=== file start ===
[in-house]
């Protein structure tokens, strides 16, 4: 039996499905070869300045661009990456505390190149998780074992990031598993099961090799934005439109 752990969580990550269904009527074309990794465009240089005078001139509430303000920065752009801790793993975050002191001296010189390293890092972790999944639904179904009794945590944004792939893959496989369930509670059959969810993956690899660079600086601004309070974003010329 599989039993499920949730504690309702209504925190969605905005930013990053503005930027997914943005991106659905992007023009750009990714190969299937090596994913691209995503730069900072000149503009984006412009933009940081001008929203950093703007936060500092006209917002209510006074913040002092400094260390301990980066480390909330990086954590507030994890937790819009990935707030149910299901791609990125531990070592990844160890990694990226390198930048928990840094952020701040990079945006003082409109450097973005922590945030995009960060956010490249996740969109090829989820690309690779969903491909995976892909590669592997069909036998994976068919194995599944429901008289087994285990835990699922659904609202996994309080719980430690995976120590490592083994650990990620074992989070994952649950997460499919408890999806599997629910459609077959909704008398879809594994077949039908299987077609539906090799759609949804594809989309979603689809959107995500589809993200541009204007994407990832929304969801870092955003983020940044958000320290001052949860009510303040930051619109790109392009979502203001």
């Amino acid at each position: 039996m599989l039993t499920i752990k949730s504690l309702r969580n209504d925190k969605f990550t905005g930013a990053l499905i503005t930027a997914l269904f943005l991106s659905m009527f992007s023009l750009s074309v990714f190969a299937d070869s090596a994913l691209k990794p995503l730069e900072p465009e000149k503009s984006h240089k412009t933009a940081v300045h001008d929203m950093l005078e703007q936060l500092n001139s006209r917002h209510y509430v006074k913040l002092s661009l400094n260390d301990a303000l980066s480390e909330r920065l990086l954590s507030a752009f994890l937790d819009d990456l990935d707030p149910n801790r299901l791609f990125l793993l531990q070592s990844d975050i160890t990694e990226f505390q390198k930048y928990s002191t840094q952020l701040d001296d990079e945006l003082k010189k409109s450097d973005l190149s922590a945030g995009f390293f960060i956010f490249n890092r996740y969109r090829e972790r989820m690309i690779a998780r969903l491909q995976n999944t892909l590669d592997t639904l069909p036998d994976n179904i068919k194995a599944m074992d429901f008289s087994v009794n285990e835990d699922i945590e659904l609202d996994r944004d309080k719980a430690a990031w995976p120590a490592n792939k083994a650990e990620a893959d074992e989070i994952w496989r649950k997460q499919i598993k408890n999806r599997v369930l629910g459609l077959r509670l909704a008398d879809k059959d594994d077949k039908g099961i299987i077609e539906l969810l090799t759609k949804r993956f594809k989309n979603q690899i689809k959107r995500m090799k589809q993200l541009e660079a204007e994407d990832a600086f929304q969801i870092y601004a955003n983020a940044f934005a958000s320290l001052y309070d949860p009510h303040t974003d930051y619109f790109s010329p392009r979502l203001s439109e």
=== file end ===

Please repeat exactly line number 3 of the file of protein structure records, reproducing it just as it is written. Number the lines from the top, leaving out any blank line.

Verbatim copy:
């Amino acid at each position: 039996m599989l039993t499920i752990k949730s504690l309702r969580n209504d925190k969605f990550t905005g930013a990053l499905i503005t930027a997914l269904f943005l991106s659905m009527f992007s023009l750009s074309v990714f190969a299937d070869s090596a994913l691209k990794p995503l730069e900072p465009e000149k503009s984006h240089k412009t933009a940081v300045h001008d929203m950093l005078e703007q936060l500092n001139s006209r917002h209510y509430v006074k913040l002092s661009l400094n260390d301990a303000l980066s480390e909330r920065l990086l954590s507030a752009f994890l937790d819009d990456l990935d707030p149910n801790r299901l791609f990125l793993l531990q070592s990844d975050i160890t990694e990226f505390q390198k930048y928990s002191t840094q952020l701040d001296d990079e945006l003082k010189k409109s450097d973005l190149s922590a945030g995009f390293f960060i956010f490249n890092r996740y969109r090829e972790r989820m690309i690779a998780r969903l491909q995976n999944t892909l590669d592997t639904l069909p036998d994976n179904i068919k194995a599944m074992d429901f008289s087994v009794n285990e835990d699922i945590e659904l609202d996994r944004d309080k719980a430690a990031w995976p120590a490592n792939k083994a650990e990620a893959d074992e989070i994952w496989r649950k997460q499919i598993k408890n999806r599997v369930l629910g459609l077959r509670l909704a008398d879809k059959d594994d077949k039908g099961i299987i077609e539906l969810l090799t759609k949804r993956f594809k989309n979603q690899i689809k959107r995500m090799k589809q993200l541009e660079a204007e994407d990832a600086f929304q969801i870092y601004a955003n983020a940044f934005a958000s320290l001052y309070d949860p009510h303040t974003d930051y619109f790109s010329p392009r979502l203001s439109e």